Witnesses of the the fatal crash of the specially equipped firefighting plane battling the Kruger Rock Fire said they saw the plane roll inverted before it nose-dived into the steep, wooded mountainside near Estes Park.
Those and other details of the Nov. 16 crash that killed pilot Marc Thor Olson were announced Wednesday in a preliminary report by the National Transportation Safety Board. The full report is not expected for months.
The report stated video showed the Air Tractor AT-802A plane's wings rocking as it approached the intended drop location during what is believed to be the first fixed-wing aircraft night firefighting mission in the state.
One of the witnesses, who was in radio communication with the pilot, stated he did not hear the pilot transmit problems with the airplane nor make any distress calls prior to the accident.
Two witnesses who saw the plane roll inverted did not see it descend into terrain. It took searchers about three hours to find the wreckage, which was on the border of Roosevelt National Forest and Larimer County-managed Hermit Park Open Space about 2 miles southeast of Estes Park.
Pilot procession: Crowds turn out in honor of Marc Thor Olson
The report stated the plane wreckage was upright and displayed "features of a low-speed, nose-down impact with sloping and wooded terrain'' and "there was no ground scarring that preceded the wreckage.''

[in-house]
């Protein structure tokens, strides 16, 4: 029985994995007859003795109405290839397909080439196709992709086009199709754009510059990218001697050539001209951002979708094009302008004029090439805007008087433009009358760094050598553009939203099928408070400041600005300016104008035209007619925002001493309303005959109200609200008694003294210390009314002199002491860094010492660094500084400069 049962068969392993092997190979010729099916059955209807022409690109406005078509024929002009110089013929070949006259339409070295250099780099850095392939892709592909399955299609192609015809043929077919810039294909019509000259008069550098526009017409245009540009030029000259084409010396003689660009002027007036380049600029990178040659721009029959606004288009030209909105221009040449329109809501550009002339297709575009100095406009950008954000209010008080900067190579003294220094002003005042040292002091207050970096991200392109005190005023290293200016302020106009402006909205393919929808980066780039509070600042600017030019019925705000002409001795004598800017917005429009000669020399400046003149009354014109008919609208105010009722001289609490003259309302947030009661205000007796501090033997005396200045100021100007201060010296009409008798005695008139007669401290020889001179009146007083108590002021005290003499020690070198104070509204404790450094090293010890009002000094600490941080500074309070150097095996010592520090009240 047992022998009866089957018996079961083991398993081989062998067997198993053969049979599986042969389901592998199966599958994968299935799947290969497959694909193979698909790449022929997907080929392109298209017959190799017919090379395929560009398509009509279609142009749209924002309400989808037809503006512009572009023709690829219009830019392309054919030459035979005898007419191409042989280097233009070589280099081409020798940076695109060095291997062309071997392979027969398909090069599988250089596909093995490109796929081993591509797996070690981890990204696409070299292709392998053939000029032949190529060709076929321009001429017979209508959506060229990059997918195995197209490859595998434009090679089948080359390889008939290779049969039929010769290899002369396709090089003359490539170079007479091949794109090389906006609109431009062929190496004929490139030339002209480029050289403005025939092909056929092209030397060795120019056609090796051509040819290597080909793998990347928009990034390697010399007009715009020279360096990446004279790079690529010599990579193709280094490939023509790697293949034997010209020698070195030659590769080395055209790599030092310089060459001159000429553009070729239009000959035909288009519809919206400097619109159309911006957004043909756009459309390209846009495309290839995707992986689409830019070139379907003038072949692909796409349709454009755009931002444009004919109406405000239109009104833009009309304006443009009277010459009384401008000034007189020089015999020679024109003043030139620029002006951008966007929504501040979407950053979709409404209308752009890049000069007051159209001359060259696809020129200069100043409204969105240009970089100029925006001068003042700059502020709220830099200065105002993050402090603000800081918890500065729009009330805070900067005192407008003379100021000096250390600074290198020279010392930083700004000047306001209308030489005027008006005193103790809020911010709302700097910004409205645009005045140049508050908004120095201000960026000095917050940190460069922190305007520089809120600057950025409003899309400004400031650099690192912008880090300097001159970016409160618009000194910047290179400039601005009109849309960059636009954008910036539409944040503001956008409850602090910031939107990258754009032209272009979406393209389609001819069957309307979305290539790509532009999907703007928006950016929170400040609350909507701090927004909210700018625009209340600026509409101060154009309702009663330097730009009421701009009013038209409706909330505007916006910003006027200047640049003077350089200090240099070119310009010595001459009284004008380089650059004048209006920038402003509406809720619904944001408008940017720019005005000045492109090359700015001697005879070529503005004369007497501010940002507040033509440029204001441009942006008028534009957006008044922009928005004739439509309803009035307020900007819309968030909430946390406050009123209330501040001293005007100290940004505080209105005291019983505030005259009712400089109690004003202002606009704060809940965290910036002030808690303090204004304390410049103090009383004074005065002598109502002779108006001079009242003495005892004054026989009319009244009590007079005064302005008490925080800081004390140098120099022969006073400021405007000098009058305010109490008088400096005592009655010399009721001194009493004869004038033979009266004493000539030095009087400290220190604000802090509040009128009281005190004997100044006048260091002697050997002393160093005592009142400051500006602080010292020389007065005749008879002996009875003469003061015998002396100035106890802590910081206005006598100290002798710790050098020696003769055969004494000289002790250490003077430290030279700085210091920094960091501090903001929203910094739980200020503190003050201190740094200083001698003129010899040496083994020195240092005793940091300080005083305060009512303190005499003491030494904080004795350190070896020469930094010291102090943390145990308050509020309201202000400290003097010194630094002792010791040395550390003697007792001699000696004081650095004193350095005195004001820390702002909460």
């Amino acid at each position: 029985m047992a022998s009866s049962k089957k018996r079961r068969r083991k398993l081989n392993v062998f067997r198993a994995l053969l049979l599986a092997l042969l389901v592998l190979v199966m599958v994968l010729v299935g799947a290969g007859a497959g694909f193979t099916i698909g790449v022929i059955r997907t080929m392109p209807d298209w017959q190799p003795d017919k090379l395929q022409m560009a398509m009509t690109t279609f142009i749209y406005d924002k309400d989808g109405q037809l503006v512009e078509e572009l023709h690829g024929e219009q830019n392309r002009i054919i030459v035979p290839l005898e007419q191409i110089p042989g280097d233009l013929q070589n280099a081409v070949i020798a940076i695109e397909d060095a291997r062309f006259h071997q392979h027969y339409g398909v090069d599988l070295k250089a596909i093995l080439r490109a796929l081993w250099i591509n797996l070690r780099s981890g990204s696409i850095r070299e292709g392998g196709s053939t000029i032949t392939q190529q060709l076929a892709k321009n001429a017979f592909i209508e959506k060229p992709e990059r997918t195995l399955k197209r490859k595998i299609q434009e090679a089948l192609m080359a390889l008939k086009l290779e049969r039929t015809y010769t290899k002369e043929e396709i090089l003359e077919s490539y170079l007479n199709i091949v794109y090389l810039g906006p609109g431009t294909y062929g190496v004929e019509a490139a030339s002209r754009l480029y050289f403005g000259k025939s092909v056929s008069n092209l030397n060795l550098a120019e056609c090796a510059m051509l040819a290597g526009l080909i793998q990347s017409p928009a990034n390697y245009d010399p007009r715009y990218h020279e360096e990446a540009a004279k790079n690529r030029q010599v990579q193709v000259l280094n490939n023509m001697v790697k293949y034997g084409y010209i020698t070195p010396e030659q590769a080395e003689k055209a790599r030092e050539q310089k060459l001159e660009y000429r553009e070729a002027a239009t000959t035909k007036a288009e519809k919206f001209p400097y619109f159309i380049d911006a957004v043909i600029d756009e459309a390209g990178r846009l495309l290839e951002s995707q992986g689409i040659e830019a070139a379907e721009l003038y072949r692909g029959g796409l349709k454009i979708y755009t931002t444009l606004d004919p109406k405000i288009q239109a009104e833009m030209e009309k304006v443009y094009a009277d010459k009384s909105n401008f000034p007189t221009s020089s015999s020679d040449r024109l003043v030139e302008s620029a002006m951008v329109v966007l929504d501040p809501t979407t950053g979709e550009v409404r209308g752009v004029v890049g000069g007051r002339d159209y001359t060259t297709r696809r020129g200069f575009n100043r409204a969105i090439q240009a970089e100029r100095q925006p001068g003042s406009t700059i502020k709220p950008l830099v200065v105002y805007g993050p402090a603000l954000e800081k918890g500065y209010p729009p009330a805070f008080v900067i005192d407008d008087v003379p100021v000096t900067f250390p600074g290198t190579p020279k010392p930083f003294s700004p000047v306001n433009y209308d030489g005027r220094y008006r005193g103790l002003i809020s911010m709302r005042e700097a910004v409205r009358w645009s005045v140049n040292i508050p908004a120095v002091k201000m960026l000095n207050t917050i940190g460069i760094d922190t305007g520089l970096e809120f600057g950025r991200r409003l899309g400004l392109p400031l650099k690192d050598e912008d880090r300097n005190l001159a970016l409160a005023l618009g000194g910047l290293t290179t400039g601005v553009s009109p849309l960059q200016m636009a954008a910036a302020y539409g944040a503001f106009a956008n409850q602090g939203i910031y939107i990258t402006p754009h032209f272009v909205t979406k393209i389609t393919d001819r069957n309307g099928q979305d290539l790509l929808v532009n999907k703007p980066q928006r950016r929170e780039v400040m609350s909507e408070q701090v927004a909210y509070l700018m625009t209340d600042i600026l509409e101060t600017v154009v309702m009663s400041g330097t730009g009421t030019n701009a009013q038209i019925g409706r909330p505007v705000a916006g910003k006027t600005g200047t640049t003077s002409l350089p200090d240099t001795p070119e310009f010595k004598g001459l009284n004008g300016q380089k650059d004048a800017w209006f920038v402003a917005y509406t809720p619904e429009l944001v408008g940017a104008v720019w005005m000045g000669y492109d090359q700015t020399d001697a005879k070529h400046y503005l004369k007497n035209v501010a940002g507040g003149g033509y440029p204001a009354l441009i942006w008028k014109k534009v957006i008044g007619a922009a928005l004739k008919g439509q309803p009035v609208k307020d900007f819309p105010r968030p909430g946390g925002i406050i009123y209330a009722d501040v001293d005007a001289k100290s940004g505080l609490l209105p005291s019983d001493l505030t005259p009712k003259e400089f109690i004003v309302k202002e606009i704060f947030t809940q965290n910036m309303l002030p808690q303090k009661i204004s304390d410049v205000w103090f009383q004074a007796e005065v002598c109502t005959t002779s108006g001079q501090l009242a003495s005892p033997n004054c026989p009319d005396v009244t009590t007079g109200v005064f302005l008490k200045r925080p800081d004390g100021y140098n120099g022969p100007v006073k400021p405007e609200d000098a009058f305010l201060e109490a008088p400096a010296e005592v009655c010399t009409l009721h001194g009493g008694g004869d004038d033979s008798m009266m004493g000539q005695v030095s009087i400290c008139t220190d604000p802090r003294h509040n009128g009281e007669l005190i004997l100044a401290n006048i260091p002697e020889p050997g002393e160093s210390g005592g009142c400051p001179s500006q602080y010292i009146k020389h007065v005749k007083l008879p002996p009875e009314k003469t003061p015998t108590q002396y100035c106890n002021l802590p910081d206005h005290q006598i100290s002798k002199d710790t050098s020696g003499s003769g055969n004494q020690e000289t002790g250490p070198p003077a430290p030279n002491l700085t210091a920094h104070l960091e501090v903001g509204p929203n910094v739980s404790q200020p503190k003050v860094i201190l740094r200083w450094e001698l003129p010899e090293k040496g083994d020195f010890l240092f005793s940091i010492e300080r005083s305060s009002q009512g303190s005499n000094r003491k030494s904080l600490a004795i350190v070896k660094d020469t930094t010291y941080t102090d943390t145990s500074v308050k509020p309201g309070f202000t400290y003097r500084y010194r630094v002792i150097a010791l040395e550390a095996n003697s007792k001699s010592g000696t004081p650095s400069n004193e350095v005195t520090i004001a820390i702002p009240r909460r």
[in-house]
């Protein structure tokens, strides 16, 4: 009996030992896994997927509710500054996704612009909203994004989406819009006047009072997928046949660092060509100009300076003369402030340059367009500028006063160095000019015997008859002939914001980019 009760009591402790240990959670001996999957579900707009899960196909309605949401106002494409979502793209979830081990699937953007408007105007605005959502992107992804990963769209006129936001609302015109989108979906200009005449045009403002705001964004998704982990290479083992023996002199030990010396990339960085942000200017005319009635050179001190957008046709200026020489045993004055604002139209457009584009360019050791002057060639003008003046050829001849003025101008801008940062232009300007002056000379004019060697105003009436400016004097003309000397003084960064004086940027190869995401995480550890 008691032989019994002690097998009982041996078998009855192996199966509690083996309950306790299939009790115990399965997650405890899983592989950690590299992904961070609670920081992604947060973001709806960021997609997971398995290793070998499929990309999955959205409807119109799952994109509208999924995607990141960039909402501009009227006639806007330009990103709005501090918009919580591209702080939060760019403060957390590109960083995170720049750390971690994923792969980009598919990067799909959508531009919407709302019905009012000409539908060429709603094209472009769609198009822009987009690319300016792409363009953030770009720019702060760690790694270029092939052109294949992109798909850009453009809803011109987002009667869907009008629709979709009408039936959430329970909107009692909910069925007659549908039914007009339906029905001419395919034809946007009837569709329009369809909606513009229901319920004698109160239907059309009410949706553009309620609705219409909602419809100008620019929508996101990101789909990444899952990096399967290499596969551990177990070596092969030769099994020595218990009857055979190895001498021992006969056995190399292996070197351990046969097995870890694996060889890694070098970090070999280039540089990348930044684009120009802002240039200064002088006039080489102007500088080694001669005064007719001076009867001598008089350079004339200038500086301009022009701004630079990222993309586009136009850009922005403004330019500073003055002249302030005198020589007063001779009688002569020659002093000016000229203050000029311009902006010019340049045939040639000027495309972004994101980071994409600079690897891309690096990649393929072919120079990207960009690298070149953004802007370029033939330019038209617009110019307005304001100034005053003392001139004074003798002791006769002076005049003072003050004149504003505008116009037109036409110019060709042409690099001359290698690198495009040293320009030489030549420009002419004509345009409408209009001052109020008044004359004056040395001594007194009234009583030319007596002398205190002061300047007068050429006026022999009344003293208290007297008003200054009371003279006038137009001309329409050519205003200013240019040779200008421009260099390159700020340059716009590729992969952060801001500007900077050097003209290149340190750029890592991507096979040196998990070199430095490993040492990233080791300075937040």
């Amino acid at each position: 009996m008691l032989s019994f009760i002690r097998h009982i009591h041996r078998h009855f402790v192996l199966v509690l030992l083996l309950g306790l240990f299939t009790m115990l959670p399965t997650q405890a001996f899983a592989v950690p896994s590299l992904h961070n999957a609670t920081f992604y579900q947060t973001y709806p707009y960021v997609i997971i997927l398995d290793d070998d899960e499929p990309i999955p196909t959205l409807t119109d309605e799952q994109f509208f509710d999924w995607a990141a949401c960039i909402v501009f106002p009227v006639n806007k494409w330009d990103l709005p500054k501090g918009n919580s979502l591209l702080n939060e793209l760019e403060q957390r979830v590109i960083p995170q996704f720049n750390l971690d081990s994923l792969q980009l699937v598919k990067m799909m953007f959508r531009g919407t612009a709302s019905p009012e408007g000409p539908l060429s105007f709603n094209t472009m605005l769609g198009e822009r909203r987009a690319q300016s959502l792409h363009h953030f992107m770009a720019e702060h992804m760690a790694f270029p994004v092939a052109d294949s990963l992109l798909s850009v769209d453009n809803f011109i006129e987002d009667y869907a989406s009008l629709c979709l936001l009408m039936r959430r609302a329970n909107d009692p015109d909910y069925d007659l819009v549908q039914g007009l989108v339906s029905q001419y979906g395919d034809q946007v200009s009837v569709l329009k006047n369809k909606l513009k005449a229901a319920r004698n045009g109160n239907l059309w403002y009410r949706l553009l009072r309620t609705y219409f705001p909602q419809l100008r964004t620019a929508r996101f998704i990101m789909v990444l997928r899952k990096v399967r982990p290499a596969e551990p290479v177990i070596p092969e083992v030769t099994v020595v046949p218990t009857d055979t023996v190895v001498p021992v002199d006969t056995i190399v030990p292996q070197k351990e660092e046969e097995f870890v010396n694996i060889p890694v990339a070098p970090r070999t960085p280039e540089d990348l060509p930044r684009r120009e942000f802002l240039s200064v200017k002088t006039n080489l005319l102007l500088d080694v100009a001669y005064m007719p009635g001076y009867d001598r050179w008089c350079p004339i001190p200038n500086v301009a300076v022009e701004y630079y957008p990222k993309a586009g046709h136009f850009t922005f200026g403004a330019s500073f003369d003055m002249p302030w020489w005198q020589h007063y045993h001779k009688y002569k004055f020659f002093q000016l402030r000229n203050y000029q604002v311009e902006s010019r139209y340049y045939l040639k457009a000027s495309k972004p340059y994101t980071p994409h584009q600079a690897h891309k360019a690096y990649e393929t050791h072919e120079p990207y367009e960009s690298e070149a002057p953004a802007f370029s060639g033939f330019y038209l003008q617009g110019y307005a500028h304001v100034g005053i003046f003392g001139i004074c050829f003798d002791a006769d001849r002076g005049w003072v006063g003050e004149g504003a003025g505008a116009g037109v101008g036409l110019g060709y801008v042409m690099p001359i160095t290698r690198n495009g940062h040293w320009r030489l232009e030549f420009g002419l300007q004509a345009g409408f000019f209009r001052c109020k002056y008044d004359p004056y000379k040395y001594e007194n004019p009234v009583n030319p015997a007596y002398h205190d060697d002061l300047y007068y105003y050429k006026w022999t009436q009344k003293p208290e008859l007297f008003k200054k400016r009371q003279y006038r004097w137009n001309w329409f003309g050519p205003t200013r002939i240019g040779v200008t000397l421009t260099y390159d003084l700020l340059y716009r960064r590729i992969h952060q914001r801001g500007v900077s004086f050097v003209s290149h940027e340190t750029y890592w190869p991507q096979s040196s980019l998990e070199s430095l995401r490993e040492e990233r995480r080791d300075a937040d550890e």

Olson told his ground crew the air was turbulent and he was going to make one more pass before returning to the Northern Colorado Regional Airport in Loveland when the plane crashed around 6:36 p.m.
The National Weather Service reported strong, gusting winds at the time of the crash.
Olson's body was removed from the wreckage Nov. 17 and the plane wreckage was removed by helicopter Monday for further examination.
The 59-year-old Olson had been a pilot with Fort Morgan-based CO Fire Aviation since 2017. The company said Olson had flown for 42 years and was a highly decorated veteran of the Army and Air Force with 32 years of service, amassing more than 8,000 flight hours with 1,000 hours of night vision goggle flying, including in combat and in civilian life.
CO Fire Aviation is among a handful of pioneering companies using new technology to fight wildfires at night.
The 147-acre Kruger Rock Fire, which started Nov. 16, was 100% contained Nov. 20.
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This article originally appeared on Fort Collins Coloradoan: Estes Park plane crash: Preliminary report released from NTSB